What If I Get In An Accident While Driving A Friend’s Vehicle?

Last updated on: March 12, 2015

Call (800) 863-5312 to Speak for free with Car Accident Lawyers after getting in an accident while driving a friend’s vehicle

If you were driving a friend’s car and got into a car accident, you may be wondering who should pay for the damages. Both you and your friend should have your own insurance, and you both may be on the hook for damages.

The driver who caused the accident will be the liable party, whether that was you or the other driver. The one who caused the accident will be liable to the other person, regardless of whether the car was owned by that person or not.

If you or a loved one has been involved in a car accident while driving a friend’s vehicle, call our car accident lawyers at Zinda Law Group at (800) 863-5312 for a 100% free case evaluation.

Whose Insurance Will Pay for the Damages?

Car insurance insures the car, not the person. Drivers occasionally drive and operate cars that are not their own. The car insurance policy attaches to a particular car and will follow that car no matter who operates it. So as long as you are not specifically excluded from coverage, your friend’s insurance would cover the costs of the damage to the vehicle.

However, if your friend’s insurance policy gets maxed out or is not enough to cover the damages, your insurance will act as a secondary coverage and can be tapped into to help cover costs. If you have been in an accident while driving a friend’s vehicle and you both have insurance, your friend’s insurance will be used first and you will only use your insurance if it is not enough to pay for damages.

Different Types of Insurance Coverage

There are five main types of car insurance coverage. These types are liability coverage, uninsured or underinsured motorist coverage, personal injury protection, collision, and comprehensive. Each state has its own rules on how much insurance coverage is required. Choosing to have more coverage than is mandatory will offer more protection, but will be more expensive.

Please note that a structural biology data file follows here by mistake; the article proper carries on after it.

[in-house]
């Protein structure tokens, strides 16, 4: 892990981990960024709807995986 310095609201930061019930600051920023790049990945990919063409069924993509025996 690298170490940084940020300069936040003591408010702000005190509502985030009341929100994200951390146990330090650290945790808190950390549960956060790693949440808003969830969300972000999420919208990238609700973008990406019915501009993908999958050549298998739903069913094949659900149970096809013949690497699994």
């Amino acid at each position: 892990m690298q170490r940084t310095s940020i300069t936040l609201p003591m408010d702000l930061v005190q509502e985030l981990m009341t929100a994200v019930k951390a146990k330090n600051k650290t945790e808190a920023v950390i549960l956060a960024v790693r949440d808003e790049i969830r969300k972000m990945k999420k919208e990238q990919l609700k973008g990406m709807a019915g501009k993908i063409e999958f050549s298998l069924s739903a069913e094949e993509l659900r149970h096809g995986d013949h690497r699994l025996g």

Liability Coverage

Liability coverage is a type of insurance that is mandatory in every state. Liability coverage will pay for damages to another vehicle, the driver’s damages, and the passengers when you cause an accident. This will also cover you when another driver causes an accident if they also have liability coverage insurance. The only thing that liability coverage does not pay for is damage to your insured car.

Uninsured or Underinsured Motorist (UM) Coverage

Very few states require UM coverage mandatory, but more states simply require that UM coverage be offered to the insurance purchaser. UM coverage means that the driver’s insurance company will pay for damages and injuries caused by another driver who is either uninsured or underinsured. This means that UM coverage will pay for damages and injuries beyond the limits of the other driver’s insurance.

Personal Injury Protection (PIP)

Some states have made PIP coverage mandatory. This is in an effort to reduce the number of lawsuits that follow car accidents. PIP covers medical costs and other costs for the insured driver and the passengers, no matter who caused the accident.


Collision coverage is usually optional. It allows a driver’s own insurance to pay for damage to the driver’s vehicle in the event of any collision, regardless of who is at fault.


Comprehensive coverage is usually optional. It is designed to cover the cost of theft or damage to the driver’s vehicle that is caused by something other than a collision. This would cover hitting an animal while driving, weather conditions, fires, floods, or vandalism.

Understanding Coverage Limits and Deductibles

The premium is the amount that is paid monthly by the driver. A monthly premium can increase with the amount of liability coverage chosen and each type of additional coverage. The premium includes a deductible that the insured has to pay in the event of an accident.

Coverage limits are set by the state. Drivers should check with their state’s requirements to make sure they are meeting the minimum required coverage. Drivers can opt for higher coverage limits, but this will lead to a higher monthly premium.

The deductible is the amount that the insured driver has to pay before insurance can take over. Some policies will have a $500 collision deductible, which means that you must pay the damages to your vehicle first up to $500, before insurance can cover the rest. Higher deductibles mean lower monthly premiums.